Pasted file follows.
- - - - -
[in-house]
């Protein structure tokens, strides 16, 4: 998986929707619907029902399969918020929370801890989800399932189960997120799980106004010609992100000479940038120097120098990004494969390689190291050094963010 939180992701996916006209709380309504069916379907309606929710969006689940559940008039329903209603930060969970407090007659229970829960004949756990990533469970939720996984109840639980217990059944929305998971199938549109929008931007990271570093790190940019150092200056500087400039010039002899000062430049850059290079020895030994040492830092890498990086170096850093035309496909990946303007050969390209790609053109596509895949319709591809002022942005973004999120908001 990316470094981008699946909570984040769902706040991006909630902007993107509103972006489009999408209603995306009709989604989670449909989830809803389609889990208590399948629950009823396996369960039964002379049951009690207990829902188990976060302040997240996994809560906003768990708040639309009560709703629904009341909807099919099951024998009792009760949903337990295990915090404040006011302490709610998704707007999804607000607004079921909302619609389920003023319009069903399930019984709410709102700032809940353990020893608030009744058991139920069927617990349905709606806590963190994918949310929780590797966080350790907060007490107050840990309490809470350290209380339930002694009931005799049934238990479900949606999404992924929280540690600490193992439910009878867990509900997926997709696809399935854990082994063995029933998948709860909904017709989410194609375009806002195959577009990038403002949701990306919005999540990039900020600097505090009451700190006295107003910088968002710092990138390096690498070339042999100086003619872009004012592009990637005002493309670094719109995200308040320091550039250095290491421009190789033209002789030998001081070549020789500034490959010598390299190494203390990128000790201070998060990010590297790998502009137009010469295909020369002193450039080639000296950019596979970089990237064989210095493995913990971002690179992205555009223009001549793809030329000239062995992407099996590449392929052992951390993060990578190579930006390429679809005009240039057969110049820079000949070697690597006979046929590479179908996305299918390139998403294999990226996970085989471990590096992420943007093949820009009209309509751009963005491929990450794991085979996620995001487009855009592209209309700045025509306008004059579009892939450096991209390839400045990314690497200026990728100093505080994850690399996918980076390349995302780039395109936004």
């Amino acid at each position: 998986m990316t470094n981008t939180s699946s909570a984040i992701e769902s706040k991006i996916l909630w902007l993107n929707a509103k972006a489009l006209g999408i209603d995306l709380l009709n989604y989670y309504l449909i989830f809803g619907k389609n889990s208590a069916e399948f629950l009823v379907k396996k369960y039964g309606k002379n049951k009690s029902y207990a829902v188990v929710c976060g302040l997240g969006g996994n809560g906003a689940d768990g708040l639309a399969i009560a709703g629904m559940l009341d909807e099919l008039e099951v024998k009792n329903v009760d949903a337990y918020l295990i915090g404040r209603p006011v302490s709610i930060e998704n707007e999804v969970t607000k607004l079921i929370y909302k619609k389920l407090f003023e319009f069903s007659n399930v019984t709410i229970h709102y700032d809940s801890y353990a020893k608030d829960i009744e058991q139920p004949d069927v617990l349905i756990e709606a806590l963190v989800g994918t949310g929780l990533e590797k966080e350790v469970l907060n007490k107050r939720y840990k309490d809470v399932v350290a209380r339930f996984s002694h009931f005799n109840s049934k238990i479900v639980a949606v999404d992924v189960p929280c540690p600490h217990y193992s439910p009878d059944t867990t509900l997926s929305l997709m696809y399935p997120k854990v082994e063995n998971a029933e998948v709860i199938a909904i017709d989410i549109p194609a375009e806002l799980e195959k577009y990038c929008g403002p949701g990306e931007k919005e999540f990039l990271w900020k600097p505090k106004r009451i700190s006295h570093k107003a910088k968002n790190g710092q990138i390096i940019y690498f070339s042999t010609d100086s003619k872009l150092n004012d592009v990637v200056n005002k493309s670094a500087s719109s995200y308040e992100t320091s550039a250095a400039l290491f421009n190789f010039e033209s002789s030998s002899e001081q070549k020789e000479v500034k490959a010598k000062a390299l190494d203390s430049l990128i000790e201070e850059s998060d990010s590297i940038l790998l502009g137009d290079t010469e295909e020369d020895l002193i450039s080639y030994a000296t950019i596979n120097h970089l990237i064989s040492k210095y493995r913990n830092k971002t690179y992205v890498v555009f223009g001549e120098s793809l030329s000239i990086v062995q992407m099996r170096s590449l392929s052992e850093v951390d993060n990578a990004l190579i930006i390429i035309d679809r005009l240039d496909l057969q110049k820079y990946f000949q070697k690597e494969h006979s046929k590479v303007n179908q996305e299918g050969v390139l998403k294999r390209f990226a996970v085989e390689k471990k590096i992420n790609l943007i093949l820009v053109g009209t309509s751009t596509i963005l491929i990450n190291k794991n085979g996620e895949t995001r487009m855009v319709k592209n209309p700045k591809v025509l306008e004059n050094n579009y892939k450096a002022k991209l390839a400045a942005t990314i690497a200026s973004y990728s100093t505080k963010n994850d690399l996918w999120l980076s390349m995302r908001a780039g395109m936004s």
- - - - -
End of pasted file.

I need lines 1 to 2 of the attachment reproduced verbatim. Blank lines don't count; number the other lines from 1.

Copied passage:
[in-house]
């Protein structure tokens, strides 16, 4: 998986929707619907029902399969918020929370801890989800399932189960997120799980106004010609992100000479940038120097120098990004494969390689190291050094963010 939180992701996916006209709380309504069916379907309606929710969006689940559940008039329903209603930060969970407090007659229970829960004949756990990533469970939720996984109840639980217990059944929305998971199938549109929008931007990271570093790190940019150092200056500087400039010039002899000062430049850059290079020895030994040492830092890498990086170096850093035309496909990946303007050969390209790609053109596509895949319709591809002022942005973004999120908001 990316470094981008699946909570984040769902706040991006909630902007993107509103972006489009999408209603995306009709989604989670449909989830809803389609889990208590399948629950009823396996369960039964002379049951009690207990829902188990976060302040997240996994809560906003768990708040639309009560709703629904009341909807099919099951024998009792009760949903337990295990915090404040006011302490709610998704707007999804607000607004079921909302619609389920003023319009069903399930019984709410709102700032809940353990020893608030009744058991139920069927617990349905709606806590963190994918949310929780590797966080350790907060007490107050840990309490809470350290209380339930002694009931005799049934238990479900949606999404992924929280540690600490193992439910009878867990509900997926997709696809399935854990082994063995029933998948709860909904017709989410194609375009806002195959577009990038403002949701990306919005999540990039900020600097505090009451700190006295107003910088968002710092990138390096690498070339042999100086003619872009004012592009990637005002493309670094719109995200308040320091550039250095290491421009190789033209002789030998001081070549020789500034490959010598390299190494203390990128000790201070998060990010590297790998502009137009010469295909020369002193450039080639000296950019596979970089990237064989210095493995913990971002690179992205555009223009001549793809030329000239062995992407099996590449392929052992951390993060990578190579930006390429679809005009240039057969110049820079000949070697690597006979046929590479179908996305299918390139998403294999990226996970085989471990590096992420943007093949820009009209309509751009963005491929990450794991085979996620995001487009855009592209209309700045025509306008004059579009892939450096991209390839400045990314690497200026990728100093505080994850690399996918980076390349995302780039395109936004």